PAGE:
Atlantic Puffin (Fratercula arctica) chick growth, diet, feeding rate and early survival and adult body condition were quantified on Hornøya, North Norway in 2002 and 2003 after a long-term change in diet from large Capelin (Mallotus villosus) and Sand Lance (Ammodytes spp.) in the early 1980s to smaller, poorer quality gadids, Sand Lance and Herring (Clupea harengus). The results were compared with data collected in 1980-1982, when feeding conditions were considered very favourable. Chick growth was similar in both periods. The breeding adults compensated for reduced food quality by increasing the feeding frequency, such that the chicks received the same amount of fish (g d-1 and kJ d-1) or even more in 2002-2003. This increase in activity did not, however, result in a decline in adult body mass, suggesting that prey were abundant close to the colony and that the parents did not suffer from the apparent increased feeding effort.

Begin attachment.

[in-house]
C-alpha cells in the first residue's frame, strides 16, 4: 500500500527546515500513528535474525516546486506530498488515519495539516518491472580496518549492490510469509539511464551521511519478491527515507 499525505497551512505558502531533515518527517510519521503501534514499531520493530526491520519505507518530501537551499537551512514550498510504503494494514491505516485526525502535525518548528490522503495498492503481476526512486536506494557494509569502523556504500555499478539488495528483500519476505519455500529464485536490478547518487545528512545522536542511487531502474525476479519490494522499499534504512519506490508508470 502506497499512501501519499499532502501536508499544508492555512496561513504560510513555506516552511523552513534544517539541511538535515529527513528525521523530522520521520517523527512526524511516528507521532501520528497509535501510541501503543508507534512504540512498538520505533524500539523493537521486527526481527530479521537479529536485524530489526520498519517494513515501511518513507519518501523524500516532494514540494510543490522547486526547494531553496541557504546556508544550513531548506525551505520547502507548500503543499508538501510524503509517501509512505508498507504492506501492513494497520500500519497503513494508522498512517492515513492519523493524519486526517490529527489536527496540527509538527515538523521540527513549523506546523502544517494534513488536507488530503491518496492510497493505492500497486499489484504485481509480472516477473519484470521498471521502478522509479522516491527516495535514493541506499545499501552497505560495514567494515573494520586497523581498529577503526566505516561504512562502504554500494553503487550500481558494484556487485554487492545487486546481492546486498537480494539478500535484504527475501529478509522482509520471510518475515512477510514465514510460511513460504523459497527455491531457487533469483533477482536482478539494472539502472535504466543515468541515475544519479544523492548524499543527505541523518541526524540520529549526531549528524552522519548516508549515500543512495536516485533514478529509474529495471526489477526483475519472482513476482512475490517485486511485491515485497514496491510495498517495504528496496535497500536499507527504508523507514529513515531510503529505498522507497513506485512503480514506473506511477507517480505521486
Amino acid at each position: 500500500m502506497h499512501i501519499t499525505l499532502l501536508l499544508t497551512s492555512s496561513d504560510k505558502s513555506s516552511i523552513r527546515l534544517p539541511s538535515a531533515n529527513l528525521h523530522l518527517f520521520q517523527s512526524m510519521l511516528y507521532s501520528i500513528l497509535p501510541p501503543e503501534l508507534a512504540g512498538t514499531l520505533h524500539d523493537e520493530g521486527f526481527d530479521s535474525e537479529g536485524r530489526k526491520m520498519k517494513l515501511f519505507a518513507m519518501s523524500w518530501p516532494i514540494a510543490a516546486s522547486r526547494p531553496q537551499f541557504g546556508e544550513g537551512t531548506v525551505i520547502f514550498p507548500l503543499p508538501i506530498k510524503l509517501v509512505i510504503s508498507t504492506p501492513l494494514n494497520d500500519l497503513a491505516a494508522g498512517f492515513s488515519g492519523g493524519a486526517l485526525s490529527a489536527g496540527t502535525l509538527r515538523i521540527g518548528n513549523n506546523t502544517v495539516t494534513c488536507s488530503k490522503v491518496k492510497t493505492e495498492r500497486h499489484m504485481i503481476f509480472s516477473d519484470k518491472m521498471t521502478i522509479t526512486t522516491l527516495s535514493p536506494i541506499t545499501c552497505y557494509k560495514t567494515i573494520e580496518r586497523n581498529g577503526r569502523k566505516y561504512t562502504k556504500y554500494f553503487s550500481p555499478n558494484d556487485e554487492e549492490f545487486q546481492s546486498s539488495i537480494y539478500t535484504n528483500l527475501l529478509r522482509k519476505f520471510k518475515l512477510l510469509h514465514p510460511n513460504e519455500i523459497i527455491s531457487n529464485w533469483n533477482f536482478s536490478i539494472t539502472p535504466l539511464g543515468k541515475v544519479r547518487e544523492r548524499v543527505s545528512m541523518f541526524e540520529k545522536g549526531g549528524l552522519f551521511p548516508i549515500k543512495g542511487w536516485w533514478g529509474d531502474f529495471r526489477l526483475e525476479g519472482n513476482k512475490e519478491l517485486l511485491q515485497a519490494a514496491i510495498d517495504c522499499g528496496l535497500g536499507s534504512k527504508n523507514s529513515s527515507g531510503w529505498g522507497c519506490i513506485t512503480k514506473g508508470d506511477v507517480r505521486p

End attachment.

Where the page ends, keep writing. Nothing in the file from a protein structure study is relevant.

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Vol. 31 • No. 1